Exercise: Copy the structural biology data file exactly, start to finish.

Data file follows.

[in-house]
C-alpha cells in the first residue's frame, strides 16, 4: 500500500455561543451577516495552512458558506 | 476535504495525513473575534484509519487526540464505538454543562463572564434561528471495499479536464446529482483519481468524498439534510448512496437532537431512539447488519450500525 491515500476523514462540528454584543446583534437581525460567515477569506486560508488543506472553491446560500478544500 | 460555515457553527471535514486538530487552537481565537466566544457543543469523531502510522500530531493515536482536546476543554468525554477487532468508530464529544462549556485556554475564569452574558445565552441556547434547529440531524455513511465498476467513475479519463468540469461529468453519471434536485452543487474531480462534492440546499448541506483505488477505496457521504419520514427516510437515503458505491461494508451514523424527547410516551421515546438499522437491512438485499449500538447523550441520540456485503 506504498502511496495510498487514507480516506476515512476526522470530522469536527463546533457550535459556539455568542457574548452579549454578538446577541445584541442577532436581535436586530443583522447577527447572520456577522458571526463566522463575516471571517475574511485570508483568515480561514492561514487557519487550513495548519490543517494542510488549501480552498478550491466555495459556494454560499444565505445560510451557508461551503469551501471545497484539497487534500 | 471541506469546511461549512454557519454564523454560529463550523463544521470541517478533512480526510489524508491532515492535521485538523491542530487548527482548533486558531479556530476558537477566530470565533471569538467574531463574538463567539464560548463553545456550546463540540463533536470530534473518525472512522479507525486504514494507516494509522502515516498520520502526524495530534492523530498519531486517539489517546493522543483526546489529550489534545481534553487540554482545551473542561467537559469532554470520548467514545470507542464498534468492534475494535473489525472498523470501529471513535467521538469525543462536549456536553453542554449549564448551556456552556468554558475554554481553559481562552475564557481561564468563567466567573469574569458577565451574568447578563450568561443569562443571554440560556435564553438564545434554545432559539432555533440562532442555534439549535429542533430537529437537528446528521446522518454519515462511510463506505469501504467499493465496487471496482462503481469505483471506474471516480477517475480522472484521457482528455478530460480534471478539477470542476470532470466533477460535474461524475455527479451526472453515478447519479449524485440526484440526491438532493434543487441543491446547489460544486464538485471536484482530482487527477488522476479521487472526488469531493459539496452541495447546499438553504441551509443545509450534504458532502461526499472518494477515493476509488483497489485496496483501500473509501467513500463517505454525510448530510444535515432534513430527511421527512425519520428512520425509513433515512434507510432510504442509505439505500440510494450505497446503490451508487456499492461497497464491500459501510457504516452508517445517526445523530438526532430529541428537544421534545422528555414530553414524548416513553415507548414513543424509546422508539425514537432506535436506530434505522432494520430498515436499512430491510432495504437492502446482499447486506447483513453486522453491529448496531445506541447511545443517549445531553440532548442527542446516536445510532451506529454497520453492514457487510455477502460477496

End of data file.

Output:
[in-house]
C-alpha cells in the first residue's frame, strides 16, 4: 500500500455561543451577516495552512458558506 | 476535504495525513473575534484509519487526540464505538454543562463572564434561528471495499479536464446529482483519481468524498439534510448512496437532537431512539447488519450500525 491515500476523514462540528454584543446583534437581525460567515477569506486560508488543506472553491446560500478544500 | 460555515457553527471535514486538530487552537481565537466566544457543543469523531502510522500530531493515536482536546476543554468525554477487532468508530464529544462549556485556554475564569452574558445565552441556547434547529440531524455513511465498476467513475479519463468540469461529468453519471434536485452543487474531480462534492440546499448541506483505488477505496457521504419520514427516510437515503458505491461494508451514523424527547410516551421515546438499522437491512438485499449500538447523550441520540456485503 506504498502511496495510498487514507480516506476515512476526522470530522469536527463546533457550535459556539455568542457574548452579549454578538446577541445584541442577532436581535436586530443583522447577527447572520456577522458571526463566522463575516471571517475574511485570508483568515480561514492561514487557519487550513495548519490543517494542510488549501480552498478550491466555495459556494454560499444565505445560510451557508461551503469551501471545497484539497487534500 | 471541506469546511461549512454557519454564523454560529463550523463544521470541517478533512480526510489524508491532515492535521485538523491542530487548527482548533486558531479556530476558537477566530470565533471569538467574531463574538463567539464560548463553545456550546463540540463533536470530534473518525472512522479507525486504514494507516494509522502515516498520520502526524495530534492523530498519531486517539489517546493522543483526546489529550489534545481534553487540554482545551473542561467537559469532554470520548467514545470507542464498534468492534475494535473489525472498523470501529471513535467521538469525543462536549456536553453542554449549564448551556456552556468554558475554554481553559481562552475564557481561564468563567466567573469574569458577565451574568447578563450568561443569562443571554440560556435564553438564545434554545432559539432555533440562532442555534439549535429542533430537529437537528446528521446522518454519515462511510463506505469501504467499493465496487471496482462503481469505483471506474471516480477517475480522472484521457482528455478530460480534471478539477470542476470532470466533477460535474461524475455527479451526472453515478447519479449524485440526484440526491438532493434543487441543491446547489460544486464538485471536484482530482487527477488522476479521487472526488469531493459539496452541495447546499438553504441551509443545509450534504458532502461526499472518494477515493476509488483497489485496496483501500473509501467513500463517505454525510448530510444535515432534513430527511421527512425519520428512520425509513433515512434507510432510504442509505439505500440510494450505497446503490451508487456499492461497497464491500459501510457504516452508517445517526445523530438526532430529541428537544421534545422528555414530553414524548416513553415507548414513543424509546422508539425514537432506535436506530434505522432494520430498515436499512430491510432495504437492502446482499447486506447483513453486522453491529448496531445506541447511545443517549445531553440532548442527542446516536445510532451506529454497520453492514457487510455477502460477496